Christine Stewart

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The Honourable
Christine Stewart
Member of the Canadian Parliament
for Northumberland
In office
November 21, 1988 – November 27, 2000
Preceded by George Hees
Succeeded by Paul Macklin
Personal details
Born (1941-01-03)January 3, 1941
Hamilton, Ontario
Died April 25, 2015(2015-04-25) (aged 74)
Cobourg, Ontario
Political party Liberal Party of Canada
Profession Administrator, nurse, trustee

Christine Susan Stewart, PC (January 3, 1941 – April 25, 2015) was a Canadian politician.[1] A Liberal Party Member of Parliament for the riding of Northumberland, she was first elected to the House of Commons of Canada as an Opposition member by a margin of 27 votes in 1988.[2] She was elected twice more in 1993 and 1997 with substantive majorities and served in the cabinets of prime minister Jean Chrétien first as Secretary of State (Latin America and Africa) from 1993 to 1997, and then as Minister of the Environment from 1997 to 1999.[3] She announced her resignation from politics for personal reasons before the election of 2000.

With a degree in nursing (BScN) from the University of Toronto,[4] she practiced nursing for a short time before becoming involved in international development work first as a volunteer with her husband in Honduras in 1971-72. She co-founded a non-government organization, Horizons of Friendship,[4] of which she was co-executive director until 1988. Additionally, she raised her family of three children, served as a school board trustee and on several community church, social and arts bodies in Cobourg, Ontario.

As Secretary of State, Latin America and Africa, she made official visits to most countries on those continents, many of those visits representing the first visit of a Canadian minister, although many of those countries visited had received significant Canadian official development assistance for many years.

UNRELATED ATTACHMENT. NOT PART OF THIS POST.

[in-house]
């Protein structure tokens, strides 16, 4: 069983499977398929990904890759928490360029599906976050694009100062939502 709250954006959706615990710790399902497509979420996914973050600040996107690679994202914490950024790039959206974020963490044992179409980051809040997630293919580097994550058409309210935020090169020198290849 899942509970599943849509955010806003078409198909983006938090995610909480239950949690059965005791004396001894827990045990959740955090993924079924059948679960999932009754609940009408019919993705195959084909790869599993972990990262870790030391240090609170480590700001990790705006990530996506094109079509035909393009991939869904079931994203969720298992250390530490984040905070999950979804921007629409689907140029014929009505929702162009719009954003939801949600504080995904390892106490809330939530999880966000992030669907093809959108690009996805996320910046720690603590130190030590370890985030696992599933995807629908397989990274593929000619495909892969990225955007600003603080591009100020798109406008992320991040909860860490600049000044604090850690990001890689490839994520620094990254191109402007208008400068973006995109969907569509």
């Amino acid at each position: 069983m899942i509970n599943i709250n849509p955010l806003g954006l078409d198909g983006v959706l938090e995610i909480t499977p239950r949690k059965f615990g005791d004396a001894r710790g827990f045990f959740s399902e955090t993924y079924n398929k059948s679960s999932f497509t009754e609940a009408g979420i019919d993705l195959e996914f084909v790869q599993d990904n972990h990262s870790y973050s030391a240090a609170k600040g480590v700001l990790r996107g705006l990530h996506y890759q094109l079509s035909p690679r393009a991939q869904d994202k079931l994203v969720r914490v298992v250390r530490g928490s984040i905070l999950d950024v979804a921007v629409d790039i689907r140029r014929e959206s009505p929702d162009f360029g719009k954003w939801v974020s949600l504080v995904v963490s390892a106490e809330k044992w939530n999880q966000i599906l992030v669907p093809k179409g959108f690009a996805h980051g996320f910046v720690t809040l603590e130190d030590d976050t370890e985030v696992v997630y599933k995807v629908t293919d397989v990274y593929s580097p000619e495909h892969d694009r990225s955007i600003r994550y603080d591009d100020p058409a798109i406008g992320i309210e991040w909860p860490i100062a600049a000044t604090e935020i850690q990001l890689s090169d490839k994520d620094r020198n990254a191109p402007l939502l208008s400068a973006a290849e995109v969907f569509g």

As Minister of the Environment, Stewart headed the Canadian delegation to the Kyoto climate change negotiations and signed the Kyoto Accord on behalf of Canada.[5] She pushed for action on the Kyoto Accord, improvements in the Canadian Environmental Protection Act, the Species at Risk Act, and the Canadian Environmental Assessment Act. However, she also fueled the fires of climate change skeptics when, in 1998 she told editors and reporters of the Calgary Herald, “No matter if the science of global warming is all phony…climate change [provides] the greatest opportunity to bring about justice and equality in the world.”[6]

After leaving Canadian politics, Stewart acted as special envoy to Cameroon for the Commonwealth Secretary General until 2006, and continued her interest in addressing social issues in her community and work on good governance internationally.

She died on April 25, 2015.[7]


  1. ^ Bejermi, John. Canadian Parliamentary Handbook. 1990: Borealis Press. ISBN 0-88887-902-4. 
  2. ^ Hill, Tony (2002). Canadian Politics, Riding by Riding: An In-depth Analysis of Canada's 301 Federal Electoral Districts. Prospect Park Press. ISBN 0-9723436-0-1. 
  3. ^ Christensen, Martin. "Female Members of the Cabinet of Canada". Retrieved 23 June 2010. 
  4. ^ a b "Millennium summit - The Honourable Christine Stewart P.C". Archived from the original on 6 July 2011. Retrieved 23 June 2010. 
  5. ^ Wallace, Bruce; Danylo Hawaleshka (22 December 1997). "Inside the Kyoto Deal". Maclean's. Retrieved 23 June 2010. 
  6. ^
  7. ^

External links[edit]

26th Ministry – Cabinet of Jean Chrétien
Cabinet post (1)
Predecessor Office Successor
Sergio Marchi Minister of the Environment
David Anderson
Sub-Cabinet Post
Predecessor Title Successor
Secretary of State (Latin America and Africa)
David Kilgour